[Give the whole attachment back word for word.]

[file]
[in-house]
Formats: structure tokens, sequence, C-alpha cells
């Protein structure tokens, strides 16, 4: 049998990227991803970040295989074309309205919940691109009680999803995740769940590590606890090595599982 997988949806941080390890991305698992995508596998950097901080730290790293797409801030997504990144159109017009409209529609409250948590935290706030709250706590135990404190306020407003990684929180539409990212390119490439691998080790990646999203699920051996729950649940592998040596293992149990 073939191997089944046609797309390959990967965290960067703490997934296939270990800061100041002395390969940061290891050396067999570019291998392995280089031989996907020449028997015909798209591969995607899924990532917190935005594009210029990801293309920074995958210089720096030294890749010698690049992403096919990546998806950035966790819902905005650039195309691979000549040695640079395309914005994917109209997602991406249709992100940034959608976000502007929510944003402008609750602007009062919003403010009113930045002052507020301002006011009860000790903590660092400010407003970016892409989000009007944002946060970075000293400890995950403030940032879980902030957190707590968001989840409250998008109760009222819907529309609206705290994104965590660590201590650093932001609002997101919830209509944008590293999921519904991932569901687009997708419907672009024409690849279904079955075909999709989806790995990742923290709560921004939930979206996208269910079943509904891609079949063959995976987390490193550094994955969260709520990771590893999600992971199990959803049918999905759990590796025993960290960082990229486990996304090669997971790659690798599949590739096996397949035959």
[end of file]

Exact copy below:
[in-house]
Formats: structure tokens, sequence, C-alpha cells
């Protein structure tokens, strides 16, 4: 049998990227991803970040295989074309309205919940691109009680999803995740769940590590606890090595599982 997988949806941080390890991305698992995508596998950097901080730290790293797409801030997504990144159109017009409209529609409250948590935290706030709250706590135990404190306020407003990684929180539409990212390119490439691998080790990646999203699920051996729950649940592998040596293992149990 073939191997089944046609797309390959990967965290960067703490997934296939270990800061100041002395390969940061290891050396067999570019291998392995280089031989996907020449028997015909798209591969995607899924990532917190935005594009210029990801293309920074995958210089720096030294890749010698690049992403096919990546998806950035966790819902905005650039195309691979000549040695640079395309914005994917109209997602991406249709992100940034959608976000502007929510944003402008609750602007009062919003403010009113930045002052507020301002006011009860000790903590660092400010407003970016892409989000009007944002946060970075000293400890995950403030940032879980902030957190707590968001989840409250998008109760009222819907529309609206705290994104965590660590201590650093932001609002997101919830209509944008590293999921519904991932569901687009997708419907672009024409690849279904079955075909999709989806790995990742923290709560921004939930979206996208269910079943509904891609079949063959995976987390490193550094994955969260709520990771590893999600992971199990959803049918999905759990590796025993960290960082990229486990996304090669997971790659690798599949590739096996397949035959």